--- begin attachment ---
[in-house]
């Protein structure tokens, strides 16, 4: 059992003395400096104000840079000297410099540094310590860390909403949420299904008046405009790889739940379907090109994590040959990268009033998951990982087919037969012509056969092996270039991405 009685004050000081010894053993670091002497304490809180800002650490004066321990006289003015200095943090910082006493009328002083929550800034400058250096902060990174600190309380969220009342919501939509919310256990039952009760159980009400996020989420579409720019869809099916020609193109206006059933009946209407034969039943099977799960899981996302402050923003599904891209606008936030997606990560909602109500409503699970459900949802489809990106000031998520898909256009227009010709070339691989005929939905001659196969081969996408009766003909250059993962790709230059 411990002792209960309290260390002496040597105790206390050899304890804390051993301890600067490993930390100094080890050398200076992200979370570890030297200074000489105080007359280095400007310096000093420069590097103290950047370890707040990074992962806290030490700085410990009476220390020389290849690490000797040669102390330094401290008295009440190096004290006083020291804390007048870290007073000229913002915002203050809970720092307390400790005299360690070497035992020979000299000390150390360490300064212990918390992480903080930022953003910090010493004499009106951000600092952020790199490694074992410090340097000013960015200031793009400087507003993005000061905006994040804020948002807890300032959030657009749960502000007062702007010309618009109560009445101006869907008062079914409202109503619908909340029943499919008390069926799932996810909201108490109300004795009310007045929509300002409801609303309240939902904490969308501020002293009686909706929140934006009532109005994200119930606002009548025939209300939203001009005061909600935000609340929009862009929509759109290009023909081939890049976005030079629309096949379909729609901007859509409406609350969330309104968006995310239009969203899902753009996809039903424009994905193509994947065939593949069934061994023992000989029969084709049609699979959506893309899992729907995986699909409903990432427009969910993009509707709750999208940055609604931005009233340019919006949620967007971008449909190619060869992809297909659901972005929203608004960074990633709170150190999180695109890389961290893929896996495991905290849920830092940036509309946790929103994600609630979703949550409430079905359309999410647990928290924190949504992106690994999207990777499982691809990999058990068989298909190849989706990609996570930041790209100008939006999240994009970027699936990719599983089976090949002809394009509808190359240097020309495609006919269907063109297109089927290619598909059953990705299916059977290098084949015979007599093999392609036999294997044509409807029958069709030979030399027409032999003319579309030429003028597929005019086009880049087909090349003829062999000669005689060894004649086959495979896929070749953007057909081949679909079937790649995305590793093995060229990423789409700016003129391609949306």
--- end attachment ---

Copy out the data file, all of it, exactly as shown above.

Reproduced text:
[in-house]
């Protein structure tokens, strides 16, 4: 059992003395400096104000840079000297410099540094310590860390909403949420299904008046405009790889739940379907090109994590040959990268009033998951990982087919037969012509056969092996270039991405 009685004050000081010894053993670091002497304490809180800002650490004066321990006289003015200095943090910082006493009328002083929550800034400058250096902060990174600190309380969220009342919501939509919310256990039952009760159980009400996020989420579409720019869809099916020609193109206006059933009946209407034969039943099977799960899981996302402050923003599904891209606008936030997606990560909602109500409503699970459900949802489809990106000031998520898909256009227009010709070339691989005929939905001659196969081969996408009766003909250059993962790709230059 411990002792209960309290260390002496040597105790206390050899304890804390051993301890600067490993930390100094080890050398200076992200979370570890030297200074000489105080007359280095400007310096000093420069590097103290950047370890707040990074992962806290030490700085410990009476220390020389290849690490000797040669102390330094401290008295009440190096004290006083020291804390007048870290007073000229913002915002203050809970720092307390400790005299360690070497035992020979000299000390150390360490300064212990918390992480903080930022953003910090010493004499009106951000600092952020790199490694074992410090340097000013960015200031793009400087507003993005000061905006994040804020948002807890300032959030657009749960502000007062702007010309618009109560009445101006869907008062079914409202109503619908909340029943499919008390069926799932996810909201108490109300004795009310007045929509300002409801609303309240939902904490969308501020002293009686909706929140934006009532109005994200119930606002009548025939209300939203001009005061909600935000609340929009862009929509759109290009023909081939890049976005030079629309096949379909729609901007859509409406609350969330309104968006995310239009969203899902753009996809039903424009994905193509994947065939593949069934061994023992000989029969084709049609699979959506893309899992729907995986699909409903990432427009969910993009509707709750999208940055609604931005009233340019919006949620967007971008449909190619060869992809297909659901972005929203608004960074990633709170150190999180695109890389961290893929896996495991905290849920830092940036509309946790929103994600609630979703949550409430079905359309999410647990928290924190949504992106690994999207990777499982691809990999058990068989298909190849989706990609996570930041790209100008939006999240994009970027699936990719599983089976090949002809394009509808190359240097020309495609006919269907063109297109089927290619598909059953990705299916059977290098084949015979007599093999392609036999294997044509409807029958069709030979030399027409032999003319579309030429003028597929005019086009880049087909090349003829062999000669005689060894004649086959495979896929070749953007057909081949679909079937790649995305590793093995060229990423789409700016003129391609949306």